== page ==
Father's Day spending set to rise this year

Sure, Mother's Day sales are way higher, but an improving economy means dad may get feted a bit better in 2013.

By Bruce Kennedy May 31, 2013 8:54AM

Adult with elderly parent (© Digital Vision/SuperStock)Gift-giving alert: Father's Day is coming up fast, on June 16 to be exact. And while American consumers on average spend about 30% more on Mother's Day than Father's Day, it looks they're willing to shell out a bit more this year for dear old dad, thanks to a strengthening economy.

Research firm IBISWorld says it expects overall spending for Father's Day 2013 to reach $13.2 billion, up 2.1% compared to 2012. It says the increase is "mainly due to the overall rise in consumer spending during the past year." Mother's Day spending also showed a slight bounce this year, up about 0.2% compared with a year earlier to total $17.1 billion.

Taking dad out to dinner or a sporting event should make up the king's portion of Father's Day outlays this year at 18.8% of total holiday sales, up 3.5% from 2012.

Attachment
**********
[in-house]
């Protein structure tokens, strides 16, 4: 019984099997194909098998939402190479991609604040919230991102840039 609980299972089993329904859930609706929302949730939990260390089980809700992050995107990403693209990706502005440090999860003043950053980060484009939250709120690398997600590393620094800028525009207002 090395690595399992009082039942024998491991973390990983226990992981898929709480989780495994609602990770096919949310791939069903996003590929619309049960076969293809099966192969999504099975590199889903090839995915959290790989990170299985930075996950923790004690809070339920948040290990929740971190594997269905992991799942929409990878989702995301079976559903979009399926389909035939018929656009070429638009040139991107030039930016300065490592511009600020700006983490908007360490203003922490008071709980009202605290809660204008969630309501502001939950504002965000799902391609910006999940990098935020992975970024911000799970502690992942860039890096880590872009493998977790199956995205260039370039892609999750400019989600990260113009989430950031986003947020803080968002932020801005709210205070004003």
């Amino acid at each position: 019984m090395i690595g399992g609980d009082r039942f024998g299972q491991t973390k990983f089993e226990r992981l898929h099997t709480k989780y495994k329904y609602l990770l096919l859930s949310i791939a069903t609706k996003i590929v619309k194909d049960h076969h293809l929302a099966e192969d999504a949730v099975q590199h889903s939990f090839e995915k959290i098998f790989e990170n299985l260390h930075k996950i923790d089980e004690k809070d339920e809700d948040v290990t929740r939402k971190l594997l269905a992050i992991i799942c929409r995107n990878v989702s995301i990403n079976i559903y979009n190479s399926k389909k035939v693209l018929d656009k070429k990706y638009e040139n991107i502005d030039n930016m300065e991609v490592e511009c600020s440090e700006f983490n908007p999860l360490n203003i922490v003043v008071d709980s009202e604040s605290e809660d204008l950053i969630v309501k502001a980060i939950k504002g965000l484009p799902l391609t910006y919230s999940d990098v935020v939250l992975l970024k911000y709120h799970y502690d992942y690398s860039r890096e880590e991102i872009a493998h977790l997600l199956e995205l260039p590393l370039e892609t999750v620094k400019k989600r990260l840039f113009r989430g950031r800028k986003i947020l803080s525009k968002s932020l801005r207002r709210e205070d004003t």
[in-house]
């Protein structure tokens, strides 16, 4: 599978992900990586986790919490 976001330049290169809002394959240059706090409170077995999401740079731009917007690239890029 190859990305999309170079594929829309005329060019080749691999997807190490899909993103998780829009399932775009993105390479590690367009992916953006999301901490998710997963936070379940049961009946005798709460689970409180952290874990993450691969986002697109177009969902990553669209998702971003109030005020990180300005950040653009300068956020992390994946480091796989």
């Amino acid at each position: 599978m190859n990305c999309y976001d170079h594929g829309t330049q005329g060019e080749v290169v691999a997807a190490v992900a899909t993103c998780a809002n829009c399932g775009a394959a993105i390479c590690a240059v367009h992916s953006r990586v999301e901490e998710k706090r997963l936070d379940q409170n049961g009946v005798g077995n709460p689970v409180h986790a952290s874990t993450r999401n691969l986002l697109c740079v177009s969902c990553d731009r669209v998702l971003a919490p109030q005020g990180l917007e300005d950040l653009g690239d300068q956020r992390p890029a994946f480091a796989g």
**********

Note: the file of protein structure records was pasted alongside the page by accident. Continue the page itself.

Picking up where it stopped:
And with consumers having a little more discretionary income, IBISWorld says old-school Father's Day gifts, like the traditional tie or something for dad's car, are being overtaken by things like home-improvement tools, which are projected to see a 2.7% increase in sales for 2013.

In fact, according to IBIS, Father's Day sales of electronics like an Apple (AAPL) iPad are up more than 3% this year compared to 2012, while automotive accessories are down 3.4%.

Another holiday standby, greeting cards, are likely to see a 9% jump in sales from 2012. But overall they account for just 6.9% of total holiday spending. "Higher disposable incomes will leader consumers to be more inclined to buy a card and a present for dad," says the report, "instead of just one or the other."

Another much-favored, last-minute gift for the dad who might have everything is the gift card, whose sales are expected to remain the same as last year, accounting for about $1.73 billion.

More on moneyNOW

May 31, 2013 9:21AM
Uh, consumer spending dropped in April, pointing to an economic slowdown.  At least that what another MSN Money article is reporting.  Hey Bruce, you and your cohorts need to have a few more meetings so you can get your stories straight.
"And with consumers having a little more discretionary income," sorry not here still struggle for needs and not wants.
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